This is the story of a miracle. And a little girl whose family won a place in my heart so many years ago.
It makes sense that Talia would find a place there, too. She’s an angel. Precious, precocious; a glowing ball of light in what seems to be a world that goes darker every day.
I had the pleasure of finally meeting Talia — real name Natalia, nickname Tallie — face-to-face on Saturday on a trip to my native Maine. She was everything I imagined she would be and more.
Her being a miracle is just the beginning. Her heart and soul runs so much deeper, even at six years old.
Those from Maine likely already know Talia’s tale.
A little after 4:30 p.m., on October 30, back in the year 2013, a gunshot rang out inside a Bangor apartment building.
In an instant, lives were changed forever.
The bullet ripped into her neck and, doctors said, “nicked her spinal cord.” It left the 3-year-old little girl paralyzed.
In the nearly three years since the investigation into what happened opened, there have been no charges brought forward by this accidental shooting.
But this isn’t about what happened in the apartment that day. Nor is about what happened in the early wake of that fateful day, as Talia’s grandparents fought for and won custody over her and her two siblings.
This is about a pair of blue eyes, and a smile and personality that won me over in a very big way on a Saturday afternoon at a campground in central Maine.
This is the story about today’s Talia and the hope of how tomorrow is going to be even better.
As a regular reader of the Bangor Daily News, I heard about the shooting rather quickly. When I learned it happened to the granddaughter of somebody very near and dear to my heart, I was heartbroken and devastated.
I knew this family extremely well back in my younger days, but even as we grew apart over time, I have found that the ties that bind always seemed to hold us tightly together in our love for one another and the memories we all had held so dear.
And part of what devastated me so deeply about this tragedy was knowing all too well the losses the family had suffered before — a daughter being snatched from the sky at age 26; a mother being taken away by cancer at age 46.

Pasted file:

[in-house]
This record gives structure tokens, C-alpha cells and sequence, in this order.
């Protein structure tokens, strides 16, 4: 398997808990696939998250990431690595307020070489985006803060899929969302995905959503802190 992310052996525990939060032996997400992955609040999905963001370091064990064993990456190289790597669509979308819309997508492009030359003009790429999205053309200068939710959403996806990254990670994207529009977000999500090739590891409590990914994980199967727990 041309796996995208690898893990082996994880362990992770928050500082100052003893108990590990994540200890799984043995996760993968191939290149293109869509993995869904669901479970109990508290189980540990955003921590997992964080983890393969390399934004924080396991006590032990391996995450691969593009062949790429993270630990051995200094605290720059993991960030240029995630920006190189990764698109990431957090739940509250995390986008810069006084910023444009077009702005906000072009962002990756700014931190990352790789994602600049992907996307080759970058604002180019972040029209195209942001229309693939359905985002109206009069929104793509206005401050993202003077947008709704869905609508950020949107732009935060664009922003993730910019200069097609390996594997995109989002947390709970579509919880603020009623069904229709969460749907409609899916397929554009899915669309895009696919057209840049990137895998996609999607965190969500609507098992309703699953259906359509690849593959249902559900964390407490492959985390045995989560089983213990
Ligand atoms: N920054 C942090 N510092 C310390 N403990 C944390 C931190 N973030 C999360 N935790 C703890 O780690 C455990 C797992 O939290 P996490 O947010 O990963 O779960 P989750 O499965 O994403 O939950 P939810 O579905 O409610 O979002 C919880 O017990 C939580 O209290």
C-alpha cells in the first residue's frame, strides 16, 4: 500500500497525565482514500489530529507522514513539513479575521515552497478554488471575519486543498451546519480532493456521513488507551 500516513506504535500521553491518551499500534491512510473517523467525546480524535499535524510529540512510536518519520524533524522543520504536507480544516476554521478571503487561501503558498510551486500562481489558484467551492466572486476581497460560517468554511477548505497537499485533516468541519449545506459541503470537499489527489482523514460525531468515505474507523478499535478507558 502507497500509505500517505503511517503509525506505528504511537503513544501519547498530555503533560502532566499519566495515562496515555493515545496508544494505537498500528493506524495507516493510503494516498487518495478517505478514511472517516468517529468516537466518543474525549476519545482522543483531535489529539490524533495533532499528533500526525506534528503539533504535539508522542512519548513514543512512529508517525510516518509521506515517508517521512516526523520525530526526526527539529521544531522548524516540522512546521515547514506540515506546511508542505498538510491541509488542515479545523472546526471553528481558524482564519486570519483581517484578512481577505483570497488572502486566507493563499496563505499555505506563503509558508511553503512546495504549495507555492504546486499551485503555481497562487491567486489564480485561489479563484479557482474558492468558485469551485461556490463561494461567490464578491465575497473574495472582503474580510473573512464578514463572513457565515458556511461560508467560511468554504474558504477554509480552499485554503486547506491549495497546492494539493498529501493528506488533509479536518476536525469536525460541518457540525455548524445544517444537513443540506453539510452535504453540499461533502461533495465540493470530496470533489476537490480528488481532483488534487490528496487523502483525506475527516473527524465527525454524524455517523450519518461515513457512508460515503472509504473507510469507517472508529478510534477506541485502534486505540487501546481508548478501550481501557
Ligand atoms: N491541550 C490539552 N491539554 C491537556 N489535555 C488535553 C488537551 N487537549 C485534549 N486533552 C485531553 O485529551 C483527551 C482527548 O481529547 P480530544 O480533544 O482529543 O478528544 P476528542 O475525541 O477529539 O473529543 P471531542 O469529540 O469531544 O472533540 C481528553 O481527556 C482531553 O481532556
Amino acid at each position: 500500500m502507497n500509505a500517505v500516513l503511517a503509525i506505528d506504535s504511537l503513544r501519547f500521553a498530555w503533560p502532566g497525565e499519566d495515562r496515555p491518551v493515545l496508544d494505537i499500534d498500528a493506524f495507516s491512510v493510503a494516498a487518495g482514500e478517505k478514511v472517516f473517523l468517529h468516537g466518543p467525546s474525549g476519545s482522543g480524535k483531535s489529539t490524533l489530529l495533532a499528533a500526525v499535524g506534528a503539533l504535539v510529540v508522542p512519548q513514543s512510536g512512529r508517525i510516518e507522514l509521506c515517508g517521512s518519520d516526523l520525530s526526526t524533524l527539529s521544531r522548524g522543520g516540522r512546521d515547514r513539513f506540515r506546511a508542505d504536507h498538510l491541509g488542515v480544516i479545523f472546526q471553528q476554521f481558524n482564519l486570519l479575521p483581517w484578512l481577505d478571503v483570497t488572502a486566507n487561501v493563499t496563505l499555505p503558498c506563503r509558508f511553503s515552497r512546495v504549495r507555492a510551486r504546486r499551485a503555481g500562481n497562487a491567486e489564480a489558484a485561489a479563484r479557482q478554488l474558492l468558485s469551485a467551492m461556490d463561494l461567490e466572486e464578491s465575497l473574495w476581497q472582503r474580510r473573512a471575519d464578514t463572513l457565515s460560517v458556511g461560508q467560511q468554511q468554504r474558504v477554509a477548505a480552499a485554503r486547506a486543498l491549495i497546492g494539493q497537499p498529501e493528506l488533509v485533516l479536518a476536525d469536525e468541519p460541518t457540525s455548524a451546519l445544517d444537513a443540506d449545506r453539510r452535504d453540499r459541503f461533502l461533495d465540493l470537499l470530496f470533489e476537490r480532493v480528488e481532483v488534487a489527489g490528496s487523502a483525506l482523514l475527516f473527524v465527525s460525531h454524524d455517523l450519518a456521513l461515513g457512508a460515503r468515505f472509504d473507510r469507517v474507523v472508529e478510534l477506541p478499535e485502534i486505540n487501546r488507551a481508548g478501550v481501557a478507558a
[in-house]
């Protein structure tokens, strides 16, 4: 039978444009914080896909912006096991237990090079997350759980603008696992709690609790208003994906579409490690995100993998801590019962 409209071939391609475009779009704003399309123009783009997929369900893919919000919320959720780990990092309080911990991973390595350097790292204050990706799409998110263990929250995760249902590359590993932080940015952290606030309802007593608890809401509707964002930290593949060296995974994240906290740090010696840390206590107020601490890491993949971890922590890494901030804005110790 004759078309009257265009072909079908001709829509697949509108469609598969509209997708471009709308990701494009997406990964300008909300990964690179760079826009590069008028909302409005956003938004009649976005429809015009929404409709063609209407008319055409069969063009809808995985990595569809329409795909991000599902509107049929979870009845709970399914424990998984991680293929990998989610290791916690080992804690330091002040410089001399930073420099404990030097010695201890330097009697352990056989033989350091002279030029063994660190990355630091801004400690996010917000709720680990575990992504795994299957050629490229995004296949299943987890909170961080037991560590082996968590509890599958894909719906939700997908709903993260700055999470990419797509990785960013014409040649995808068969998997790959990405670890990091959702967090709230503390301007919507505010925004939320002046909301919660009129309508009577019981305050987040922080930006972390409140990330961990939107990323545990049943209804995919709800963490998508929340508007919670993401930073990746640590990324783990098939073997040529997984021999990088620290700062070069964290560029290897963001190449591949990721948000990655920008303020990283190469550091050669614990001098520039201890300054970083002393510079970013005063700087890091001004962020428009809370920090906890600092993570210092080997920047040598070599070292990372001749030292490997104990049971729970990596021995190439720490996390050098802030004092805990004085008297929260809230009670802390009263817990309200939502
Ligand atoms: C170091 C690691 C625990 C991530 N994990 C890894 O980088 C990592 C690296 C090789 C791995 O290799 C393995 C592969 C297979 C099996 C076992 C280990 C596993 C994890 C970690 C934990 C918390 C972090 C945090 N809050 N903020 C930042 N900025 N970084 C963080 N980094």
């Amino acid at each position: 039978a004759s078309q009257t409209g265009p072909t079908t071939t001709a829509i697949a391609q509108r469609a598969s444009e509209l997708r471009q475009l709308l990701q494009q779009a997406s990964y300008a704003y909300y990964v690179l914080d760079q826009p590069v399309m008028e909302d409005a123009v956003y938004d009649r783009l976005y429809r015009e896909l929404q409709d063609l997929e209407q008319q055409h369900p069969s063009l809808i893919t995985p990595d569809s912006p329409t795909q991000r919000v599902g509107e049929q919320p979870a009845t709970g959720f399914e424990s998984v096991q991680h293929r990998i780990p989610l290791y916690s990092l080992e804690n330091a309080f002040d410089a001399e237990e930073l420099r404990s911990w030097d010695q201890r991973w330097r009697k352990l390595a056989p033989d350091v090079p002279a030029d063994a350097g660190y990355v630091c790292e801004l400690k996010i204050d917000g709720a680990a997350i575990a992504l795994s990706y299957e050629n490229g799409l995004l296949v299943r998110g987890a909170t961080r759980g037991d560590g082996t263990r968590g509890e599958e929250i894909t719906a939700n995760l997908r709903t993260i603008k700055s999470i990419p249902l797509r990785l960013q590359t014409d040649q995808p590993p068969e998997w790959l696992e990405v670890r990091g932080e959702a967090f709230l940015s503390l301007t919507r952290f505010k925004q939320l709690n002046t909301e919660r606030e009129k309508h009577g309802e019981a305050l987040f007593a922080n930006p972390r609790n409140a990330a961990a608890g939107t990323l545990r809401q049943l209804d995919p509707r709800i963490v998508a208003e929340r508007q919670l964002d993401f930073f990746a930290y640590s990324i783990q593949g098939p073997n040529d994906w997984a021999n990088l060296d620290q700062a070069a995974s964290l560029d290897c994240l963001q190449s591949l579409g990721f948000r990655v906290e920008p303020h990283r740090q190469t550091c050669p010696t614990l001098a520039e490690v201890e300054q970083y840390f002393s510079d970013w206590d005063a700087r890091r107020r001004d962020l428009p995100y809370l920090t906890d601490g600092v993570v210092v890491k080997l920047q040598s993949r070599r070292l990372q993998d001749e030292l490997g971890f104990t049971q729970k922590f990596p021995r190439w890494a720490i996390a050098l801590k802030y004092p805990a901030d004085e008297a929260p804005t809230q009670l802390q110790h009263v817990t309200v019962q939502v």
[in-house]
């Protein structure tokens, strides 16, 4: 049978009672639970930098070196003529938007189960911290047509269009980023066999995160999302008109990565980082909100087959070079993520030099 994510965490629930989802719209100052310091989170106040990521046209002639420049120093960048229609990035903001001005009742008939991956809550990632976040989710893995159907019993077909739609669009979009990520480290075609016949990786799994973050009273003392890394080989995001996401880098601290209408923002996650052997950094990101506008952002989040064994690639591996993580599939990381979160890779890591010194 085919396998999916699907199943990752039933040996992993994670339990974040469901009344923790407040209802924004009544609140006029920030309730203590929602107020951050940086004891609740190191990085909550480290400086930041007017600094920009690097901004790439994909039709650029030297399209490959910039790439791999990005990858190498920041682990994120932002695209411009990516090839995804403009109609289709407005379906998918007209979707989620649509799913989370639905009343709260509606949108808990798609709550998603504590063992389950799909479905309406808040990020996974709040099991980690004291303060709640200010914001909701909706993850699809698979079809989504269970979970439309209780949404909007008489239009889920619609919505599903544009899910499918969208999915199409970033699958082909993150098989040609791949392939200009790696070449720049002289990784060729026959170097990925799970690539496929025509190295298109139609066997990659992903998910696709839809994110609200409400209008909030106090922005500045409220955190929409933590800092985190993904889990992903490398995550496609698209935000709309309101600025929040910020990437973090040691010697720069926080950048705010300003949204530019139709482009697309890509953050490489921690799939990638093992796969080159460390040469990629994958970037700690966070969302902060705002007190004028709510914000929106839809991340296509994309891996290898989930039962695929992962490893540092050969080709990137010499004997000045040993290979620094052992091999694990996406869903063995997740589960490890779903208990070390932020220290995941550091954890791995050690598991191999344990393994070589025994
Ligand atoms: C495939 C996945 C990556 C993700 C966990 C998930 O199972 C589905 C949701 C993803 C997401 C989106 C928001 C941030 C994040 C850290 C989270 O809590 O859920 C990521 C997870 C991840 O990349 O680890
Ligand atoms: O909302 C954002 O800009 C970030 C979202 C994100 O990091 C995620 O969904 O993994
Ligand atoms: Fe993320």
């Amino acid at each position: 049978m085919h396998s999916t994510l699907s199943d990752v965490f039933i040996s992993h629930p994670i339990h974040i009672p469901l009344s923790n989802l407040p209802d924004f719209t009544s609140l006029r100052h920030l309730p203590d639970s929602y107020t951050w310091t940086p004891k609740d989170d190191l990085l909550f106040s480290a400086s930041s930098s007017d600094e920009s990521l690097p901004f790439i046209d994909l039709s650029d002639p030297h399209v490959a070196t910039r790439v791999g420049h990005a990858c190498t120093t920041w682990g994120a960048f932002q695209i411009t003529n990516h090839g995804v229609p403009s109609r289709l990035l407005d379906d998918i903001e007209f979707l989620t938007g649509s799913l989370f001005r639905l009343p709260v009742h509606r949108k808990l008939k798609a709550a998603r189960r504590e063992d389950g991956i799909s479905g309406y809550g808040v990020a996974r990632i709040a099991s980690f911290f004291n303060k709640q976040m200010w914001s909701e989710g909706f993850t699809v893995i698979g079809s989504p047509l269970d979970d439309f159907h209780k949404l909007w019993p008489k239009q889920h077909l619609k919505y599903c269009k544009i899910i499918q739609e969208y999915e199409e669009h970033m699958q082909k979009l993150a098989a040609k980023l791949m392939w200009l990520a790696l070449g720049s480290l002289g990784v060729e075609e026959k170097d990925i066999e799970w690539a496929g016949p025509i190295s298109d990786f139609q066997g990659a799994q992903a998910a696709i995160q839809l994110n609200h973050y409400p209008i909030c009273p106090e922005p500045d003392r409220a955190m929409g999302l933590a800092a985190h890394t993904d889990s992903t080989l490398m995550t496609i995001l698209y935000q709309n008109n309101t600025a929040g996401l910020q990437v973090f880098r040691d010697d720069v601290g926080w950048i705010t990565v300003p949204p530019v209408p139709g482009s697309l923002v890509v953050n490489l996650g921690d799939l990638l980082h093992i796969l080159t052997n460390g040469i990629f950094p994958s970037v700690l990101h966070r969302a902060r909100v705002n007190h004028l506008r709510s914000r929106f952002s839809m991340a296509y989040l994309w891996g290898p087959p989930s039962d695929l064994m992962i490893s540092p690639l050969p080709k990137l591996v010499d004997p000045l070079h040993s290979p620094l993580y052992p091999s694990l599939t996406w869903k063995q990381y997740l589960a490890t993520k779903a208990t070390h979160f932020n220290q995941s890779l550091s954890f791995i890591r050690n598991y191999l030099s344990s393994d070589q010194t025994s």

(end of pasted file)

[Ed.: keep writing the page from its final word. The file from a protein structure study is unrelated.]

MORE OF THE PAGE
The one thing I knew as Tallie lay in a hospital bed, unable to breath without the help of a ventilator, unable to move, she had two of God’s best angels at her bedside.
I’m pretty sure those angels were with us on Saturday as I pulled up the campground of my friends for what I thought would be a quick visit and ended up being a day-long stay of laughter, memories, tears and Tallie.
And, oh my, that Tallie.
She is larger than life, even as she sits there in her wheelchair, a tracheotomy tube still in her throat … but now only to help her breathe while she sleeps. The family and doctors hope that will be coming out soon, as well, the next step in this little miracle that is happening in a family that deserves each and every special moment that finds its way to them.
Doctors once said they didn’t know if Tallie would ever walk again.
She’s taken 41 steps in therapy.
The little girl who was once on a feeding tube?
She’s feeding herself and, let me tell you, she’s a fan of french fries, but not a big fan of clams.
She still learning to use her arms and hands again, but I witnessed her literally tie a dog leash to her chair in the fashion of a hair braid.
And watching her work to push herself up, back into a sitting position from a spot where was leaning over to pet a dog, was simply inspiring to say the least.
Nothing is going to stop Talia from living live and finding the next miracle.
But I can’t say I’m surprised.
Her bloodlines — the ones that come from the family I know and love and admire so much — will never let her give up.
They are some of the strongest people I’ve ever had the honor and pleasure to know and the way I admire them is barely explainable by mere words alone.
I think of Lisa, the sister, the one who brought me into her family’s world … I think of Sandy, the family matriarch, who accepted me with open arms and gave me place where I could always turn … and it still hurts so much to know that both were taken away far too soon.
But because of them, I can think of Joline and Robyn, the sisters who are carrying on their family’s strength and love, holding each other up and helping each other out … and I think of Wayne, Joline’s husband, once my nemesis, yet now a man I admire and respect.
And I think of Talia. Tallie.
I think of the bright blue eyes that glow when she smiles and that laughter that we shared as she tried to help me catch her “Mimi” making faces at me. I think of her strength and how she forges ahead not asking “Why?” and looking back, but asking “How?” and looking forward.
She’s a little miracle, sure.
She’s an absolute angel, too.
But what makes Tallie so great, in the end, is she’s a kid living her life and giving people she touches hope for the future along the way.